I still buy CDs if I really like the artist.. I recently bought Lady Gaga, Shakira, Adam Lambert, Britney Spears and Rihanna CDs.. but I reallly like those artists, so I know that I'm going to like just about every song on their CDs..

If you are a heterosexual male my mind is going to be fucking blown.

EDIT: To make this post worth while, here's an article from the DPJ which Im sure most of use read but I thought we could talk about it or whatever:

http://www.downtownphoenixjournal.co...reuse-program/

Quote:

Three New ‘R’s: Rezone, Reuse and Revitalize — The City of Phoenix’s Adaptive Reuse Program
Posted by Yuri Artibise on 12/22/09

Over the past two years, amidst all the new buildings popping up, Downtown Phoenix has quietly become a leader in promoting adaptive reuse. Adaptive reuse is the process of tailoring old structures for purposes other than those initially intended. As old buildings outlive their original purposes, adaptive reuse offers a process to modify these buildings for new uses while retaining their historic features. As a result, an old warehouse may become an apartment building, or a rundown church may find new life as a restaurant.

By taking buildings that are either historical, dated or in older, established areas of the city and ensuring their presence long into the future, adaptive reuse is one of the ultimate expressions of sustainability. Not only does this take advantage of materials that are already there (which is environmental and economical), but it also respects a city’s history and plays an important role in community revitalization. Adaptive reuse also demonstrates that old buildings make great places for new ideas. As the famous urbanist Jane Jacobs said, “Old ideas can use new buildings, but new ideas need old buildings.”

The city’s Adaptive Reuse Program began as a pilot program in April 2008 to streamline the process of modifying older buildings for new business uses. In addition to adopting the International Existing Building Code, the city offers guidance, expedited time frames and reduced costs to individuals and companies looking to “recycle” older buildings for new business uses. Program participants can save between two weeks to three months time and $2,000 to $40,000 during the development process. In September 2009, the program won a “Crescordia” in the “Livable Communities” category at Valley Forward’s Environmental Excellence Awards. The Crescordia, named for a Greek term meaning “to grow in harmony,” is the highest honor awarded in each category.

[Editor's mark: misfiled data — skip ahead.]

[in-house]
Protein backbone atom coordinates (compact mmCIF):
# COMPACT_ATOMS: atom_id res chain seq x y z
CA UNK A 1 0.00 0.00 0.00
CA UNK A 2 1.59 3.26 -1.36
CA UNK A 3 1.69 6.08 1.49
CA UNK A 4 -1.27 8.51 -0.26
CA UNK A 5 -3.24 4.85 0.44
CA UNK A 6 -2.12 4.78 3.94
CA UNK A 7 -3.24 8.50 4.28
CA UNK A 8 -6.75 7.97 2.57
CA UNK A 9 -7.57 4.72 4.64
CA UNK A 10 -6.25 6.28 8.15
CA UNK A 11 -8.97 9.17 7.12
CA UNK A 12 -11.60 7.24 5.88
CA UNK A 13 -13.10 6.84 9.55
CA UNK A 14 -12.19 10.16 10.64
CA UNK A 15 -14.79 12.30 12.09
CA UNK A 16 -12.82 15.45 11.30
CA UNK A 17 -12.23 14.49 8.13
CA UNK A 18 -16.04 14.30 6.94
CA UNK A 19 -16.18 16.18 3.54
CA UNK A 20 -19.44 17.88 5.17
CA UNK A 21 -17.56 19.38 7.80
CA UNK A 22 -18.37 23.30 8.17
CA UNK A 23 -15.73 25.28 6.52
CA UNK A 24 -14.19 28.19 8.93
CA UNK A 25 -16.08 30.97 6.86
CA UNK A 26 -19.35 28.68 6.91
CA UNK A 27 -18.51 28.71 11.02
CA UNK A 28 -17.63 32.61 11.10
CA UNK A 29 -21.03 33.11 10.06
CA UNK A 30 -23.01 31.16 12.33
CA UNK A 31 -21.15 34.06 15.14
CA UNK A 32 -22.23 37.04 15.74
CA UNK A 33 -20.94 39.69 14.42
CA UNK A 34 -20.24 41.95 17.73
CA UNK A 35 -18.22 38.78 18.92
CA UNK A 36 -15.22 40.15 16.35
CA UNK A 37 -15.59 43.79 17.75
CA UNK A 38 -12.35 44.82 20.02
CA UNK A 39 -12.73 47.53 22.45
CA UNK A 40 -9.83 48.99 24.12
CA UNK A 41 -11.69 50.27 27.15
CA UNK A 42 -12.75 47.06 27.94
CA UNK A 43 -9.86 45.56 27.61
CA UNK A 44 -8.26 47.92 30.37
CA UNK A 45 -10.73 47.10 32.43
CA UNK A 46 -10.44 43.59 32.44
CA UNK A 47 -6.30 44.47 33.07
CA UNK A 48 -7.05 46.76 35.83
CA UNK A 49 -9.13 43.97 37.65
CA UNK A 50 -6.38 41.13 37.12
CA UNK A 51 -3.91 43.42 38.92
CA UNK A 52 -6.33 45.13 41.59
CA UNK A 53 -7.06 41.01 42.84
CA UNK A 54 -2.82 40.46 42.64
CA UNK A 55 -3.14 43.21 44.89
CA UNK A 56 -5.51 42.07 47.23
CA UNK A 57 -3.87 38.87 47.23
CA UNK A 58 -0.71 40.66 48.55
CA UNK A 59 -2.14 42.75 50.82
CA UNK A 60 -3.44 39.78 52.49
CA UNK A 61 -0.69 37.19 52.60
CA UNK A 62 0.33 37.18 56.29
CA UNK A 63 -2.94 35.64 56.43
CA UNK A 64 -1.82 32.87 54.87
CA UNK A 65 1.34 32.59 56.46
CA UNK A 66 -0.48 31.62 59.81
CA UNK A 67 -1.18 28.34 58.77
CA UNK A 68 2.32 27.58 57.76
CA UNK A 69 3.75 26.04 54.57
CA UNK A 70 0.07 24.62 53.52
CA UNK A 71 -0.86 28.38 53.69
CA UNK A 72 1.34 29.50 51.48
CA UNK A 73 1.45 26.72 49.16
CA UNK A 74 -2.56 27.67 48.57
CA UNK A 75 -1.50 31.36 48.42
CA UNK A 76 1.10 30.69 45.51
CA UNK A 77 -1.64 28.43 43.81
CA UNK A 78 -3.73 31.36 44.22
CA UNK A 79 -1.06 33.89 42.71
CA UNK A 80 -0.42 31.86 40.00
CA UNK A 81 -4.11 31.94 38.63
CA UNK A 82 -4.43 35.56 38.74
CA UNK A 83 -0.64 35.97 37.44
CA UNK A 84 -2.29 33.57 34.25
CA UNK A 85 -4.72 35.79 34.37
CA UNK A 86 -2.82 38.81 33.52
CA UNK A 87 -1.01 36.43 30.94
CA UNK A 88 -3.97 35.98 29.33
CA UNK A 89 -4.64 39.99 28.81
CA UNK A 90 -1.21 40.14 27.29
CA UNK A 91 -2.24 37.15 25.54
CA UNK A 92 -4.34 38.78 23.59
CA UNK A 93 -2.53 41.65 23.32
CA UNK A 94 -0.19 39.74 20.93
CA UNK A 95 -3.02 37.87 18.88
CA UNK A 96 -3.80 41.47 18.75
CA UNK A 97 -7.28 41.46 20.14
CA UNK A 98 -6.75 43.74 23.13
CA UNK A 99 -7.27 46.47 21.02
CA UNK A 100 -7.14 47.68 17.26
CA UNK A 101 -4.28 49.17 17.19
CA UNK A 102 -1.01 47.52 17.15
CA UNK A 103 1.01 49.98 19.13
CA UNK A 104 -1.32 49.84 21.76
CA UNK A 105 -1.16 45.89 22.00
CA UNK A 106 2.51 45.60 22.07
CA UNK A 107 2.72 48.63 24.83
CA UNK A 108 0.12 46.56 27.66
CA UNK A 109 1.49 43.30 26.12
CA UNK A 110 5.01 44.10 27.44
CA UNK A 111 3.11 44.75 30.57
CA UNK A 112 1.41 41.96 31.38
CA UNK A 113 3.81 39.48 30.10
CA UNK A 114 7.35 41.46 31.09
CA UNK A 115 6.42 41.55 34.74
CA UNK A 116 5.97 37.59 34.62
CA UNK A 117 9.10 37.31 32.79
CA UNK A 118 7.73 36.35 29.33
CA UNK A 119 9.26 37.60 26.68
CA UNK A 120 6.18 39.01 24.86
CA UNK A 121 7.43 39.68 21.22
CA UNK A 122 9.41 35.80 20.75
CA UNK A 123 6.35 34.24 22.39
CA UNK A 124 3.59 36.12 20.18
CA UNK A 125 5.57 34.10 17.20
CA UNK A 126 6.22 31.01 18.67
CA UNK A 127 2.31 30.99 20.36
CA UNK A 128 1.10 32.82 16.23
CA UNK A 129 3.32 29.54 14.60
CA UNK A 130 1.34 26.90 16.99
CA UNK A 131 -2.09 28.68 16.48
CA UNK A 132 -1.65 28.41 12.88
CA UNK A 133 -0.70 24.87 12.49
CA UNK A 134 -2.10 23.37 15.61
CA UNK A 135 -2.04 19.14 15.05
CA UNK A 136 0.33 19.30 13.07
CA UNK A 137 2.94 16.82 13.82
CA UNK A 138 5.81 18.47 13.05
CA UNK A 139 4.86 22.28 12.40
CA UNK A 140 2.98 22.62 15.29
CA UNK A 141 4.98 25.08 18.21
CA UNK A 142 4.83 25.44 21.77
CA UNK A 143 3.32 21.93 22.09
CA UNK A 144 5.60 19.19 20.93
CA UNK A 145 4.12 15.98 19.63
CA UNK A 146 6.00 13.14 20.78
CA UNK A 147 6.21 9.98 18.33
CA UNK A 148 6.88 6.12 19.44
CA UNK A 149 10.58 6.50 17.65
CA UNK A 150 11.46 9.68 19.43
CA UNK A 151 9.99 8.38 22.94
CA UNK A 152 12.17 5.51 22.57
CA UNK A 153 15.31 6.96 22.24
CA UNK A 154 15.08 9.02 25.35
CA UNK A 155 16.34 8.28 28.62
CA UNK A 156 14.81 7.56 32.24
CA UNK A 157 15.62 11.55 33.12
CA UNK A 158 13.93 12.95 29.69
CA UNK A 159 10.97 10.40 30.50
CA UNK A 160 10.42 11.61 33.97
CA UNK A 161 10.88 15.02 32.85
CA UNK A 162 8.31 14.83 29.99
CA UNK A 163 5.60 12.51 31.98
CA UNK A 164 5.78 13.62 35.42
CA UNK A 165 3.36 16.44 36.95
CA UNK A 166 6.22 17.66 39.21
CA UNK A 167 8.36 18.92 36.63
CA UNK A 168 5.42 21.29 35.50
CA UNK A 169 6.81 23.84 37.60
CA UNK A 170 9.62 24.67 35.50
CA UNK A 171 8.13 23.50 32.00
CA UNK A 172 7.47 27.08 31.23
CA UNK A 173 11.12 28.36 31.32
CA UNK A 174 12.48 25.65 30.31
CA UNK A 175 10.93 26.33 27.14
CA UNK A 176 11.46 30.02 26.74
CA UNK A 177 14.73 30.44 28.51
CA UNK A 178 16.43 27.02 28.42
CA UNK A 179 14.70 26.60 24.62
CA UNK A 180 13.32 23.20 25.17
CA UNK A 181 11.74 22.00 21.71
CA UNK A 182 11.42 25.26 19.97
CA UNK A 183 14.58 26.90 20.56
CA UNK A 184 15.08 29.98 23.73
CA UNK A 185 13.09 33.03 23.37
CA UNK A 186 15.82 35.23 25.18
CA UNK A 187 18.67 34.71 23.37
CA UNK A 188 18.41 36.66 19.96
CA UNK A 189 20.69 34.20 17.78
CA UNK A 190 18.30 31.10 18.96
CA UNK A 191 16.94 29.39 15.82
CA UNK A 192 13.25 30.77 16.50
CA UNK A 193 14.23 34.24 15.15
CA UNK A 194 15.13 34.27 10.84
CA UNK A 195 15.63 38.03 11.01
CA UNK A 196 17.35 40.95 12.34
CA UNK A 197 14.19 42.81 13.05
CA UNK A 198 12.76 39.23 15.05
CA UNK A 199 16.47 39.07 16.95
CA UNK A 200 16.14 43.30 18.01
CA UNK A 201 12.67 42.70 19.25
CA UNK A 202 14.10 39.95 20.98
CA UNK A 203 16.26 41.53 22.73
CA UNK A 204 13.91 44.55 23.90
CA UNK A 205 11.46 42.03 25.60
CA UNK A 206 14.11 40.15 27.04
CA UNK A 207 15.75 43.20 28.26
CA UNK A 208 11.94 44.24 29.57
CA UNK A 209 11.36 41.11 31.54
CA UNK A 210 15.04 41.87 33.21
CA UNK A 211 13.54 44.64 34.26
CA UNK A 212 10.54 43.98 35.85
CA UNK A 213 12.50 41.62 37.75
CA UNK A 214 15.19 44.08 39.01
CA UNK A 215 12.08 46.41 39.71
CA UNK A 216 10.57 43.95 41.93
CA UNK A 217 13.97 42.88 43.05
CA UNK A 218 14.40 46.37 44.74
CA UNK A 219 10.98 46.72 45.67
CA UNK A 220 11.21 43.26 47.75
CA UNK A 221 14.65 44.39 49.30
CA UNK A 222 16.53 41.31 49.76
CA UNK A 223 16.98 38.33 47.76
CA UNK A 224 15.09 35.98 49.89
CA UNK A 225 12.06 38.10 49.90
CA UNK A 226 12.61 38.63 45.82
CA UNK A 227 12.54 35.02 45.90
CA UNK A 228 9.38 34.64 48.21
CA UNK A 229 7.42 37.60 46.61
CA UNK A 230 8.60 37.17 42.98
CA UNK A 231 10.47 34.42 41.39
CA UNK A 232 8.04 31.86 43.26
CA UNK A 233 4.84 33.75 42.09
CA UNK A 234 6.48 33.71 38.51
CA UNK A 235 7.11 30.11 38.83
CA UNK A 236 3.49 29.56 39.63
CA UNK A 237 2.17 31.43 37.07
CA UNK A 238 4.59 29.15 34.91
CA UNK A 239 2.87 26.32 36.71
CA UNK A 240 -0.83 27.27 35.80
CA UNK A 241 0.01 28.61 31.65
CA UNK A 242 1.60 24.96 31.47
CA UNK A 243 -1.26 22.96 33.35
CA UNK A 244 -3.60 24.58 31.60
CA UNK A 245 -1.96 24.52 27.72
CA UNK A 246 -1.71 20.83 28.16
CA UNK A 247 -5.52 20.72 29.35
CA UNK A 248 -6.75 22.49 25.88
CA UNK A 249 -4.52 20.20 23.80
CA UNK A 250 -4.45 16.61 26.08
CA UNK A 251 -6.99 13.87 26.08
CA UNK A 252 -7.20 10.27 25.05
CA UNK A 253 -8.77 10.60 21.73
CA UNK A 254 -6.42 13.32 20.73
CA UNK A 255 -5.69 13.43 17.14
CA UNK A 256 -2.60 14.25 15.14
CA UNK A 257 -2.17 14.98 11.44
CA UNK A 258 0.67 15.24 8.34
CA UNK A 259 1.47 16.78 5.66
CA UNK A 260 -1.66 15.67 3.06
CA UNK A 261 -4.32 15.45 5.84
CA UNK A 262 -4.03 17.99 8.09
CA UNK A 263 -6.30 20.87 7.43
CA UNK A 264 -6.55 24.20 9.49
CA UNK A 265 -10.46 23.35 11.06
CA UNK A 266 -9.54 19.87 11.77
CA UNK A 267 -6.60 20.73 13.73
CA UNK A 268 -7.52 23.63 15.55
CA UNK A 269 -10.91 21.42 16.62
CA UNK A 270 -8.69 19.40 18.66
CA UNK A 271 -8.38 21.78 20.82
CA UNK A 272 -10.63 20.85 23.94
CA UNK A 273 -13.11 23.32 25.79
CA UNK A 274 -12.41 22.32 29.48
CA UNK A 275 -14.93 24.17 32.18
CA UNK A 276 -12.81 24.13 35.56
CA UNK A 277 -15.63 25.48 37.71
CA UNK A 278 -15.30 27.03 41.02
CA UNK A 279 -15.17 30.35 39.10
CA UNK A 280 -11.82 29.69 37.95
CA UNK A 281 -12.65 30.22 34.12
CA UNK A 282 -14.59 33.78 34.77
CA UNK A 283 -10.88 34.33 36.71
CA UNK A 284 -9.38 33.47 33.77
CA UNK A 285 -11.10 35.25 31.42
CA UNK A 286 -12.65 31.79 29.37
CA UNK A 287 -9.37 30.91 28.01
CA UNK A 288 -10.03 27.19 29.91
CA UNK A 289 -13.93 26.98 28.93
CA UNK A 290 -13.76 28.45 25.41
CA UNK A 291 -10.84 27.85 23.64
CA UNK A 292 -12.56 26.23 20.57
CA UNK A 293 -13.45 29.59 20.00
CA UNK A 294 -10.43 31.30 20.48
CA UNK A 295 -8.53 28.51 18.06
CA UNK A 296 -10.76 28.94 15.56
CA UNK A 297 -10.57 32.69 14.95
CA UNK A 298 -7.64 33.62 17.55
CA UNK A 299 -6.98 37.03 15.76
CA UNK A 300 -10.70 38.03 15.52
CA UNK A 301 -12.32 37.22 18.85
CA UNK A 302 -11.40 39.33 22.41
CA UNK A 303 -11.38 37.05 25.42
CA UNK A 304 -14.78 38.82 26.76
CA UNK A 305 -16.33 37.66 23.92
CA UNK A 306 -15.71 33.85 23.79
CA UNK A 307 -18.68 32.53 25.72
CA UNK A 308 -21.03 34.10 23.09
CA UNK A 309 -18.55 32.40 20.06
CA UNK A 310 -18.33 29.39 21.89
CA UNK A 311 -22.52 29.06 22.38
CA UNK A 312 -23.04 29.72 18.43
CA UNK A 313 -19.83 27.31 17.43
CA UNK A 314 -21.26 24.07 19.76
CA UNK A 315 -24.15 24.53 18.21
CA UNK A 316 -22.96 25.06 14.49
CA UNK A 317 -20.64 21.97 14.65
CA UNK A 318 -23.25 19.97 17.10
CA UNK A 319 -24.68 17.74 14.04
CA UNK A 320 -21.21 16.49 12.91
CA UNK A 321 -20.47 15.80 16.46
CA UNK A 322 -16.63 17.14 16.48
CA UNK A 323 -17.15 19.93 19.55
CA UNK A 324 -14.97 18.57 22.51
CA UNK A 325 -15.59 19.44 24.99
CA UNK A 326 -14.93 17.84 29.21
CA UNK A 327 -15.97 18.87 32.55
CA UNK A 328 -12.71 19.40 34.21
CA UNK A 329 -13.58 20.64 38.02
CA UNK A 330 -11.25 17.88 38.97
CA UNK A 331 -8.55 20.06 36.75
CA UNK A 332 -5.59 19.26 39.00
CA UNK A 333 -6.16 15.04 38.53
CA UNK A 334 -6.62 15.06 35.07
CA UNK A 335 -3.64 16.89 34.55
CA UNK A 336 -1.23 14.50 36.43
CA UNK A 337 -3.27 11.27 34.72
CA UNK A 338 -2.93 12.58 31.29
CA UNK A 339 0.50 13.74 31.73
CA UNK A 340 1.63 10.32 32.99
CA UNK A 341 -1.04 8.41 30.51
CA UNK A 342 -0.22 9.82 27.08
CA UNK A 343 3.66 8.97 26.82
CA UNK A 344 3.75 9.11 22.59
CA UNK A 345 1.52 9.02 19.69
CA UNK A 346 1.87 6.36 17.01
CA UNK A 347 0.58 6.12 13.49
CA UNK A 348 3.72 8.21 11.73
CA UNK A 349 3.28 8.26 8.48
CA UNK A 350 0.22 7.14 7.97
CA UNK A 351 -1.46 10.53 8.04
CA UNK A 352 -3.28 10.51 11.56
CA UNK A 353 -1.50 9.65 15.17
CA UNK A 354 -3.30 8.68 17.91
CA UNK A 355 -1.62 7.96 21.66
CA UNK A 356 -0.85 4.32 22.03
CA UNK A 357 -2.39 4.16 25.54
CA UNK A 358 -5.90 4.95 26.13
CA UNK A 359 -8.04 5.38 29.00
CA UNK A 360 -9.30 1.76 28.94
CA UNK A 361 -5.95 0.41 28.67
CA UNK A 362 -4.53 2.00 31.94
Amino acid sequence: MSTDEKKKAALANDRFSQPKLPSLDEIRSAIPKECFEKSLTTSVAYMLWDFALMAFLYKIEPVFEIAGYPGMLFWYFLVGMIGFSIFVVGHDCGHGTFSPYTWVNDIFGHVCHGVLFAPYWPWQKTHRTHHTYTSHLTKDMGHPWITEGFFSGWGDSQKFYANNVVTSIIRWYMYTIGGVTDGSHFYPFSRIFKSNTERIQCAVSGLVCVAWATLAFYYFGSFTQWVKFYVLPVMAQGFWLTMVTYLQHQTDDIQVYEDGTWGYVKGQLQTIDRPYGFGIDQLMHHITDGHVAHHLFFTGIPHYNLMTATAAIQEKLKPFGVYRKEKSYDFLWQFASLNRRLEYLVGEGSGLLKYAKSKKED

This issue is important to the city, because as Mark Leonard, Director of the Phoenix Development Services Department explains, “Adaptive reuse preserves our history, helps small business owners be successful, creates unique restaurant and business settings for all of us to experience and it’s environmentally friendly.” Mayor Gordon concurs, noting in a 2008 speech, “Historic buildings are a critical part of what makes the Phoenix skyline truly our own, truly unique.”

One example of adaptive reuse that will be familiar to many DPJ readers is modifying a historic, single-family residence for use as a restaurant or business. Some notable participants in the program include Tuck Shop (2245 N. 12th St. in Coronado), The Lost Leaf (914 N. 5th St. in Evans Churchill), The Paisley Violin (1030 NW Grand Ave.) and Hula’s Modern Tiki (4700 N. Central Ave. in Uptown). In total, the program has supported 30 total adaptive reuse projects in the past 18 months, although a few of them did not proceed past plan review due to the economy.

Earlier this month, based on the recommendations of a Development Services Ad Hoc Task Force, council unanimously approved expanding the Adaptive Reuse Program. During its deliberations, the task force looked at the existing program’s experience to date, as well as best practices from other cities, and came up with what may be the most comprehensive adaptive reuse plan in the country.

The expanded plan now includes buildings constructed prior to the year 2000, increases the size limits from 5,000 square feet to 100,000 square feet and allows for occupancy change flexibility. This expansion of the program provided increased opportunities to rezone, reuse and revitalize vacant strip malls, big box centers and other blighted community areas and keep them out of the landfill.